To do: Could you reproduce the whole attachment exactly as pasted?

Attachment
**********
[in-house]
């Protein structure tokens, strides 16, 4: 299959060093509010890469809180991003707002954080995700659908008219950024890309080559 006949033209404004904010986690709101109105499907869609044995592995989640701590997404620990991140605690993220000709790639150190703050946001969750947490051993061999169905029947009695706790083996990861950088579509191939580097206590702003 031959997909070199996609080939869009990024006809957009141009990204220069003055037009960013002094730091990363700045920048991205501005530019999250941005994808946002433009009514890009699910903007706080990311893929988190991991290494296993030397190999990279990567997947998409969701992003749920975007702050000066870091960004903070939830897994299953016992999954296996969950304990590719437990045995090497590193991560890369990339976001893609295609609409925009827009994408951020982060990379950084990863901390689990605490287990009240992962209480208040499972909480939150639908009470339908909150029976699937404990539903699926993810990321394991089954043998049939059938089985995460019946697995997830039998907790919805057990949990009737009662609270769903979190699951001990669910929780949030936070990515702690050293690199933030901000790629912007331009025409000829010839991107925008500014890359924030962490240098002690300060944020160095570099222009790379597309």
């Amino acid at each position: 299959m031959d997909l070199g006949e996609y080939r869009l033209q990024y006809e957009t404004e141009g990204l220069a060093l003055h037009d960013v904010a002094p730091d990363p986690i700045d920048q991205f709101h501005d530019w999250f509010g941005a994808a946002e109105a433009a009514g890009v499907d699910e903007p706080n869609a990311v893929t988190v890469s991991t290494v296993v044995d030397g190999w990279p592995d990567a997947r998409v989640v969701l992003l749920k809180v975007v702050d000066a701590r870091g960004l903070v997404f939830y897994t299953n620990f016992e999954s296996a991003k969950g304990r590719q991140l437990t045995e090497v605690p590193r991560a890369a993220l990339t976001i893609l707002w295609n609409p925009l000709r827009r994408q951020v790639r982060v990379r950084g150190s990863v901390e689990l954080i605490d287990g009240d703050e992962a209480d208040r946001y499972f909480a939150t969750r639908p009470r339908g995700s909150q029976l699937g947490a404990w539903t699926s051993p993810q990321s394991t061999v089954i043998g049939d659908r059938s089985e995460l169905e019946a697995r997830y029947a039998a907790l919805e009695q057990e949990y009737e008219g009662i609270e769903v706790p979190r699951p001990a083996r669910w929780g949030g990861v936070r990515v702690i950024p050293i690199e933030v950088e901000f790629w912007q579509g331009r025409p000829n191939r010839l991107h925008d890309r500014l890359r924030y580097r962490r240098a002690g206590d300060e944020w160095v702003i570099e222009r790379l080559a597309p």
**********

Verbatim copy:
[in-house]
């Protein structure tokens, strides 16, 4: 299959060093509010890469809180991003707002954080995700659908008219950024890309080559 006949033209404004904010986690709101109105499907869609044995592995989640701590997404620990991140605690993220000709790639150190703050946001969750947490051993061999169905029947009695706790083996990861950088579509191939580097206590702003 031959997909070199996609080939869009990024006809957009141009990204220069003055037009960013002094730091990363700045920048991205501005530019999250941005994808946002433009009514890009699910903007706080990311893929988190991991290494296993030397190999990279990567997947998409969701992003749920975007702050000066870091960004903070939830897994299953016992999954296996969950304990590719437990045995090497590193991560890369990339976001893609295609609409925009827009994408951020982060990379950084990863901390689990605490287990009240992962209480208040499972909480939150639908009470339908909150029976699937404990539903699926993810990321394991089954043998049939059938089985995460019946697995997830039998907790919805057990949990009737009662609270769903979190699951001990669910929780949030936070990515702690050293690199933030901000790629912007331009025409000829010839991107925008500014890359924030962490240098002690300060944020160095570099222009790379597309």
């Amino acid at each position: 299959m031959d997909l070199g006949e996609y080939r869009l033209q990024y006809e957009t404004e141009g990204l220069a060093l003055h037009d960013v904010a002094p730091d990363p986690i700045d920048q991205f709101h501005d530019w999250f509010g941005a994808a946002e109105a433009a009514g890009v499907d699910e903007p706080n869609a990311v893929t988190v890469s991991t290494v296993v044995d030397g190999w990279p592995d990567a997947r998409v989640v969701l992003l749920k809180v975007v702050d000066a701590r870091g960004l903070v997404f939830y897994t299953n620990f016992e999954s296996a991003k969950g304990r590719q991140l437990t045995e090497v605690p590193r991560a890369a993220l990339t976001i893609l707002w295609n609409p925009l000709r827009r994408q951020v790639r982060v990379r950084g150190s990863v901390e689990l954080i605490d287990g009240d703050e992962a209480d208040r946001y499972f909480a939150t969750r639908p009470r339908g995700s909150q029976l699937g947490a404990w539903t699926s051993p993810q990321s394991t061999v089954i043998g049939d659908r059938s089985e995460l169905e019946a697995r997830y029947a039998a907790l919805e009695q057990e949990y009737e008219g009662i609270e769903v706790p979190r699951p001990a083996r669910w929780g949030g990861v936070r990515v702690i950024p050293i690199e933030v950088e901000f790629w912007q579509g331009r025409p000829n191939r010839l991107h925008d890309r500014l890359r924030y580097r962490r240098a002690g206590d300060e944020w160095v702003i570099e222009r790379l080559a597309p």